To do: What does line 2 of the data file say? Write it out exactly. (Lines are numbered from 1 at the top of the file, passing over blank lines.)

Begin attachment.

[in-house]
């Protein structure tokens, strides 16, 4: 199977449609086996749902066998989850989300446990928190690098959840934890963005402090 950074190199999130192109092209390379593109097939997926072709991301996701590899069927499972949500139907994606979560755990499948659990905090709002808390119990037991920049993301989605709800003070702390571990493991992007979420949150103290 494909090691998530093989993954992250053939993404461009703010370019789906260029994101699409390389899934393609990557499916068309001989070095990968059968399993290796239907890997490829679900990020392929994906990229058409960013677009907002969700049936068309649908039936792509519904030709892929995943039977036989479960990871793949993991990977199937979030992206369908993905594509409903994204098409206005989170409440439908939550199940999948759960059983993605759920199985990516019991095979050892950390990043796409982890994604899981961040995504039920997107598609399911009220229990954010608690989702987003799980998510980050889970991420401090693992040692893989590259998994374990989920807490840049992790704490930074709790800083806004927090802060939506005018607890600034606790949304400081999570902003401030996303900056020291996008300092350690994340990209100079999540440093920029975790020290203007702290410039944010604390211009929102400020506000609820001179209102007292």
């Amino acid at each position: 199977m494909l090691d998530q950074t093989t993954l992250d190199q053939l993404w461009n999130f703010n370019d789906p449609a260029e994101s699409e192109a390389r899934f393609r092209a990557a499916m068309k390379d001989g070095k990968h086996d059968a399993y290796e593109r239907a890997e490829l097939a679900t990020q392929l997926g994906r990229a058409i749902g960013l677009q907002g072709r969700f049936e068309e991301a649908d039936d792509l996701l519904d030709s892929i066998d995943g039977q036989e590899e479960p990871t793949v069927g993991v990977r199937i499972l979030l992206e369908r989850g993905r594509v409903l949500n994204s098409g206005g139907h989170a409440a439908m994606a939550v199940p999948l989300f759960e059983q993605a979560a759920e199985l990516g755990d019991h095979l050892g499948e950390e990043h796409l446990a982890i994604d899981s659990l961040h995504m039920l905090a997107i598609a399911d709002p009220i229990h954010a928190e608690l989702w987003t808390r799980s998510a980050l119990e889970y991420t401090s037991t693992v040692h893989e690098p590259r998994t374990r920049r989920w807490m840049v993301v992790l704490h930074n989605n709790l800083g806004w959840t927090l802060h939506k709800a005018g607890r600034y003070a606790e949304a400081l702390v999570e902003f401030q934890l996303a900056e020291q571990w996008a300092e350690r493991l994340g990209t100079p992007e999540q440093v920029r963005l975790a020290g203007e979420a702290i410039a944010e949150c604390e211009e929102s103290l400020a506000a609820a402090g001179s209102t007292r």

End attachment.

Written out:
């Protein structure tokens, strides 16, 4: 199977449609086996749902066998989850989300446990928190690098959840934890963005402090 950074190199999130192109092209390379593109097939997926072709991301996701590899069927499972949500139907994606979560755990499948659990905090709002808390119990037991920049993301989605709800003070702390571990493991992007979420949150103290 494909090691998530093989993954992250053939993404461009703010370019789906260029994101699409390389899934393609990557499916068309001989070095990968059968399993290796239907890997490829679900990020392929994906990229058409960013677009907002969700049936068309649908039936792509519904030709892929995943039977036989479960990871793949993991990977199937979030992206369908993905594509409903994204098409206005989170409440439908939550199940999948759960059983993605759920199985990516019991095979050892950390990043796409982890994604899981961040995504039920997107598609399911009220229990954010608690989702987003799980998510980050889970991420401090693992040692893989590259998994374990989920807490840049992790704490930074709790800083806004927090802060939506005018607890600034606790949304400081999570902003401030996303900056020291996008300092350690994340990209100079999540440093920029975790020290203007702290410039944010604390211009929102400020506000609820001179209102007292």